Thursday, July 03, 2008

Can't Darwin and God Get Along?

Salon ran a nice interview with Karl Giberson the other day -- he is the author of Saving Darwin: How to Be a Christian and Believe in Evolution. His book is the latest in the new literary genre of Evolution vs. Religion (OK, I just made that up, but long-time readers of this blog will know what I am talking about).

Can't Darwin and God get along?

Of course they can, argues physicist and theologian Karl Giberson, if only many believers were more sophisticated and atheists less dogmatic.

By Vincent Rossmeier

July 1, 2008 | With biologist Richard Dawkins leading the way, many scientists today are locked in an unending match of whack-a-mole with Christian creationists, who insist that God created heaven, earth and humanity in its present form, and with disciples of intelligent design who want to expel evolution from its scientific prominence in public schools. If you've been following the battle, you might be inclined to believe that Americans are faced with a choice between believing in God and scientific fact.

In his new book, "Saving Darwin: How to Be a Christian and Believe in Evolution," Karl Giberson calls this a false choice. A professor of physics at Eastern Nazarene College, and director of the Forum on Faith and Science at Gordon College, Giberson believes in evolutionary theory as adamantly as he does in God. For Giberson, evolution and Christianity are not in competition but complement one another. Holding equal disdain for creationists who read the Bible literally and scientists who disregard God altogether, Giberson seeks a middle way, and attempts to resuscitate Darwin's reputation as both a religious man and a scientist. In conversation, Giberson possesses a boundless inquisitiveness typical of many scientists, but also displays the wry wit of a seasoned polemicist. He seems to know how to counteract your best arguments before you have even made them.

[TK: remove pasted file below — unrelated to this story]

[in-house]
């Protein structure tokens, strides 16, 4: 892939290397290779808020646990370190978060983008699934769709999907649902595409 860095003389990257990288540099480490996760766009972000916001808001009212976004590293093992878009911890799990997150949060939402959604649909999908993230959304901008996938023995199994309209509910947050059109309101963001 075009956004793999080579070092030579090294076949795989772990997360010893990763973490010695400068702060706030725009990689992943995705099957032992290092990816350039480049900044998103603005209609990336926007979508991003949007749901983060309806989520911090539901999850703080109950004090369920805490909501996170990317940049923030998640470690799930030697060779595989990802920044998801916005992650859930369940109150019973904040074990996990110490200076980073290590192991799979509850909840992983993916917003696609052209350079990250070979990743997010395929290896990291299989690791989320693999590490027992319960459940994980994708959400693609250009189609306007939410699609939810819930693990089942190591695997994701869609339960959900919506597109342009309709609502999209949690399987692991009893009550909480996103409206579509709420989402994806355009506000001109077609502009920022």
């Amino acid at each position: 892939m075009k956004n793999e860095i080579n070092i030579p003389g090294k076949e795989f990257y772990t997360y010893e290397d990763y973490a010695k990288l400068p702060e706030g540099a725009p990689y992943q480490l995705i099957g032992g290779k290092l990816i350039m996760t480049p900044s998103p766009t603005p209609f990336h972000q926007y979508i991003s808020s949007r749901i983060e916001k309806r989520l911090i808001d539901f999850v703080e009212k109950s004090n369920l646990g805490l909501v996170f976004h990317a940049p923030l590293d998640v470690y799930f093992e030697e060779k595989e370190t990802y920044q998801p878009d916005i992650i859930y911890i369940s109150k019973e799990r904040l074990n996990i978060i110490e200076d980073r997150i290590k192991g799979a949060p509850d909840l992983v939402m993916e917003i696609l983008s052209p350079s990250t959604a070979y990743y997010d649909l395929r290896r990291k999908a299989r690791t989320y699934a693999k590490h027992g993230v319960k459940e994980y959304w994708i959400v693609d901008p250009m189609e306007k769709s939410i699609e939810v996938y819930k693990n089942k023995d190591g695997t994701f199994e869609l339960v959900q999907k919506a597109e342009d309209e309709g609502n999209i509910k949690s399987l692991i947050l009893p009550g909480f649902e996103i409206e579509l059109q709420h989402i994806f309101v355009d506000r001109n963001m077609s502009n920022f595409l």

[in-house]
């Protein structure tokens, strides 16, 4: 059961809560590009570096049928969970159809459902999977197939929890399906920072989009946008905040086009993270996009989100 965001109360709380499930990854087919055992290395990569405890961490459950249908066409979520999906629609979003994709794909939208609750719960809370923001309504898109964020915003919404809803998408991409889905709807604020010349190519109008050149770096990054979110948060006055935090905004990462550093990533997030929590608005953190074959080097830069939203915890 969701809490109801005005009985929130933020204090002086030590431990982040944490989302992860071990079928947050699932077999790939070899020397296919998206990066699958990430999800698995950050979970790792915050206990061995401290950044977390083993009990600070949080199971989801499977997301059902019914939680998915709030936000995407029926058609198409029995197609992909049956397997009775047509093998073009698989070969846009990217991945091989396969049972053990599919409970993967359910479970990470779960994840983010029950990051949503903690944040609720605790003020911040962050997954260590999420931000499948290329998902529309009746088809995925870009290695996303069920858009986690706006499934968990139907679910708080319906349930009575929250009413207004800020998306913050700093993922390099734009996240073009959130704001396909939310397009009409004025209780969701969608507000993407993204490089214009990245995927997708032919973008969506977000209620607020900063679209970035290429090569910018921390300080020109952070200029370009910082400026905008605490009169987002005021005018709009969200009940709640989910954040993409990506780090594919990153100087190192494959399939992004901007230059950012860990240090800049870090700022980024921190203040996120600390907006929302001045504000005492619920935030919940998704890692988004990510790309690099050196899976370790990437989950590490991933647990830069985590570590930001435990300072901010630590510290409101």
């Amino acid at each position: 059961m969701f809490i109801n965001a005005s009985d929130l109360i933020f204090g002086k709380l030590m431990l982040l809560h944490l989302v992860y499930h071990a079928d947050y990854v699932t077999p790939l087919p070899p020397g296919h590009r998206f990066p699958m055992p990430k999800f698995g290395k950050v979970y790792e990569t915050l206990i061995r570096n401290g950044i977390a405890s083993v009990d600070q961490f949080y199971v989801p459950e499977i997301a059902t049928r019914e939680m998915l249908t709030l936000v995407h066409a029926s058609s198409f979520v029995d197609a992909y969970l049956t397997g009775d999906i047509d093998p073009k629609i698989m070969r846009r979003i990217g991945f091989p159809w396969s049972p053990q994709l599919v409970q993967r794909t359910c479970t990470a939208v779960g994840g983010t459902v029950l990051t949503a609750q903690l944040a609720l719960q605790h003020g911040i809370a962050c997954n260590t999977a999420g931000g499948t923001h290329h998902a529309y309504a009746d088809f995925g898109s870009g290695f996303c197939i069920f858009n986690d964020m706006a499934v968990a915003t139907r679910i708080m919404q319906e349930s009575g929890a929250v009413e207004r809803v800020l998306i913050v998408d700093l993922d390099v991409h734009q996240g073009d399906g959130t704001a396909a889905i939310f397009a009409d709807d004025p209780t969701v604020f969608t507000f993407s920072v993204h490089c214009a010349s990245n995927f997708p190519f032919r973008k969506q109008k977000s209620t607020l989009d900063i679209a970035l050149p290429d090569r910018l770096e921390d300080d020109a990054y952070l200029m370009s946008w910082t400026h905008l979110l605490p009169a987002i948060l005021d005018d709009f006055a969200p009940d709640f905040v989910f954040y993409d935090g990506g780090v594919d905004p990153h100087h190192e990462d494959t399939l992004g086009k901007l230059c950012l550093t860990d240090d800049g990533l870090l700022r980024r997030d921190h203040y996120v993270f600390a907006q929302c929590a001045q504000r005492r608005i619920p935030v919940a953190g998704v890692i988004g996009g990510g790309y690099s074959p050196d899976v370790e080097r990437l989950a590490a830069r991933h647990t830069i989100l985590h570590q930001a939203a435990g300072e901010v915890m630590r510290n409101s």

Why does Darwin need to be saved?

He has been vilified in American evangelical culture and even more broadly than that. Yet his important contribution to science reaches into theology and religion, and so it's important to rehabilitate him so that you can't simply call something Darwinist and have people say, "Oooo, that smells bad."

Why do misconceptions about Darwin persist?

Because in the latter part of the 20th century, evolution became identified with negative social agendas, and some very effective polemicists like Henry Morris and Ken Ham convinced people that evolution was responsible for the breakdown of the family and drug abuse and all manners of evil. Christians who tend to see satanic or sinister influences behind those things were only too ready to demonize Darwin and say he had an agenda to destroy their faith. In their eyes, Darwinism destroyed belief in God the creator.